The TSC provided no guidance on how or when to achieve milestones. The SBM, on the other hand, requests states to develop five-year project rollouts along with five individual annual plans.
Moreover, implementation authority under the SBM is less centralised than under the TSC. States have been empowered to become critical actors in implementation planning.
Finally, the SBM guidelines delineate Swachh Bharat Missions, programme management units, and committees at all levels – national state, district, block, and gram panchayat/village –ensuring a deeper focus on implementation responsibilities across tiers.
Building local capacity
The SBM also increased the involvement of local government in public service delivery. While the TSC guidelines barely acknowledged strategies for collaborating with local government, the SBM guidelines make local capacity building a priority.
Employing a holistic behaviour change strategy, the SBM recruits the assistance of Nigrani committees, natural leaders, and panchayat representatives in nudging citizens toward making gram panchayats open defecation free.
The SBM’s achievements in a short time show that mission mode gets faster results. Under the TSC and its successor the Nirmal Bharat Abhiyan, 9.45 crore individual households had obtained sanitation facilities between 1999 and 2013. Under the SBM, 8.95 crore individual household latrines have been built between 2014 and 2018, demonstrating a rapid acceleration in implementation.
Mission mode has a few flaws too
Of course, the Modi government’s efforts still leave much to be desired. Vague objective-setting and incentive misalignments have undercut both the TSC and the SBM.
Building toilets is only half the work done. By employing an infrastructure-oriented strategy aimed exclusively at constructing latrines, both the programmes confuse outputs with outcomes. Even when it comes to achieving desired outputs, both the TSC and the SBM have underperformed, as evident in the complaints of nonfunctional latrines.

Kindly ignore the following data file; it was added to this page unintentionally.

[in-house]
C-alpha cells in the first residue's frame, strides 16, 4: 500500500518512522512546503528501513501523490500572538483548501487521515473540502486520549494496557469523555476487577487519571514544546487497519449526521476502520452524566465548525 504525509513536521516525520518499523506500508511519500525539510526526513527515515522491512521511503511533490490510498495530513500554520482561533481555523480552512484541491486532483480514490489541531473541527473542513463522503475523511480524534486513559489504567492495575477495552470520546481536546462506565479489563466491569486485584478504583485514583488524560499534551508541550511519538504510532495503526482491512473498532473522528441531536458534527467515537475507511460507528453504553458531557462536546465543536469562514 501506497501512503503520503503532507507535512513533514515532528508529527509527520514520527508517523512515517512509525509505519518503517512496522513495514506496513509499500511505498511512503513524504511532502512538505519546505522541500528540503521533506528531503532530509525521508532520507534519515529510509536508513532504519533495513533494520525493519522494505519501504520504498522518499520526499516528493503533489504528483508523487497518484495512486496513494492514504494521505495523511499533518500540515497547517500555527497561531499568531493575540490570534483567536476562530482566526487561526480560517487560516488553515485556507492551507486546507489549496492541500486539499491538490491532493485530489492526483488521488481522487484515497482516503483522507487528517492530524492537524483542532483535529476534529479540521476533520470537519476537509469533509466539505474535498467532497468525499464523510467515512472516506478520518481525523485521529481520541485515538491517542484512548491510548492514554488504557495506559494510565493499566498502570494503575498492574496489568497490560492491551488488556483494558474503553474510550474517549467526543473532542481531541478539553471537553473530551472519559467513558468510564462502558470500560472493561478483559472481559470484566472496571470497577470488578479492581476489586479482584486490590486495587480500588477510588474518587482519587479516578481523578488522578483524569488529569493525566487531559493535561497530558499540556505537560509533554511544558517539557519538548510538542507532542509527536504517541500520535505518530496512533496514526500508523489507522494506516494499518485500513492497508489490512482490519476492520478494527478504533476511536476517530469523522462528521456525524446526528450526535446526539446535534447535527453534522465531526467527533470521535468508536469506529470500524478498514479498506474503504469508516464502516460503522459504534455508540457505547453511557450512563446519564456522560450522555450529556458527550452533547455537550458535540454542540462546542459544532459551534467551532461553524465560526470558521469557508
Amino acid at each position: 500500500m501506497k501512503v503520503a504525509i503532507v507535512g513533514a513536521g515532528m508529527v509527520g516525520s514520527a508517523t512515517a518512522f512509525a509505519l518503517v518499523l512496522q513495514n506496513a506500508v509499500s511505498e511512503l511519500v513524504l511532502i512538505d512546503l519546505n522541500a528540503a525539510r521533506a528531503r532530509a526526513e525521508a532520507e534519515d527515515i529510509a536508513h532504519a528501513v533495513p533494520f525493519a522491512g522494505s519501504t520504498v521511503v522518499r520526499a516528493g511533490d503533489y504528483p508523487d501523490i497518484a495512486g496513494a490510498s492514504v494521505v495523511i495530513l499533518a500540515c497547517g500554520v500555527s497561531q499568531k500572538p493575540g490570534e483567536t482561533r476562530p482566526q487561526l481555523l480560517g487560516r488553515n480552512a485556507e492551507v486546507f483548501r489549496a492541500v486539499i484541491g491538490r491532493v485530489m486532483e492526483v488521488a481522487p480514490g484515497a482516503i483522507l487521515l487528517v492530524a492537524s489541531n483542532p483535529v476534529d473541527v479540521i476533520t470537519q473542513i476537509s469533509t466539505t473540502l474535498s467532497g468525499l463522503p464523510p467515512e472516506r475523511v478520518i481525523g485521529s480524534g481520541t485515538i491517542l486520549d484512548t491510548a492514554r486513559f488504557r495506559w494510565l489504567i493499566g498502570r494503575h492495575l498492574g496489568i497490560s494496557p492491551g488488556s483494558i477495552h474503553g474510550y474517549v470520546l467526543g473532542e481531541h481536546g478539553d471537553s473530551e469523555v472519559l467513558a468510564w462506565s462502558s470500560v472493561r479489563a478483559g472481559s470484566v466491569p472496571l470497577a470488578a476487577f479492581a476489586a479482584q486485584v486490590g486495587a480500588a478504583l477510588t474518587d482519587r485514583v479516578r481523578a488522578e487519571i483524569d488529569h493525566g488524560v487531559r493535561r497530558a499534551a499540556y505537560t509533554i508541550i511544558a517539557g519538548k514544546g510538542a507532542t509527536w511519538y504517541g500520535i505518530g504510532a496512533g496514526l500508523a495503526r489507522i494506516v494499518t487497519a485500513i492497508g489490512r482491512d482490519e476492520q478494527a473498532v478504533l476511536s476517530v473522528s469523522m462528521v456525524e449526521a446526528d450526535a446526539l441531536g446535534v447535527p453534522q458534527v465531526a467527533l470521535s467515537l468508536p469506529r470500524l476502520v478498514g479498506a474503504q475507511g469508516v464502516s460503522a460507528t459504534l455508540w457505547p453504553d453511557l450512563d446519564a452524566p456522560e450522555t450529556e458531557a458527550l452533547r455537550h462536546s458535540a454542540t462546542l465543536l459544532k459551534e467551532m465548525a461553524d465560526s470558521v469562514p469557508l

Both also require individual households to shoulder the financial burden of building latrines. The absence of financial incentives coupled with increased pressure to deliver has resulted in authorities adopting coercive strategies to get the job done.
On the right track
In 2006, under the National e-Governance Plan, MeitY introduced 27 Mission Mode Projects, which carved out clearly defined objectives, scopes, and implementation timelines across sectors.
Additionally, India’s earlier rural electrification programme Rajiv Gandhi Grameen Vidyutikaran Yojana (RGGVY) picked up pace when it was subsumed under the Modi government’s Deen Dayal Upadhyaya Gram Jyoti Yojana (DDUGJY) in 2015. Coverage expanded from 1,645 villages to 7,999 within the year because the project was implemented in mission mode.
Still, India’s sanitation sector offers a case study in how policymakers can begin to design a contextual science of delivery.
As commitments toward social protection rise around the world, India has a responsibility to plan for better public service delivery. Programmes like Swachh Bharat Mission will give policymakers valuable lessons as they confront the thorny task of rethinking governance.
Reva Abrol is an analyst and Linda Bedenik is an associate at IDFC Institute, a Mumbai-based think/do tank. Views are personal.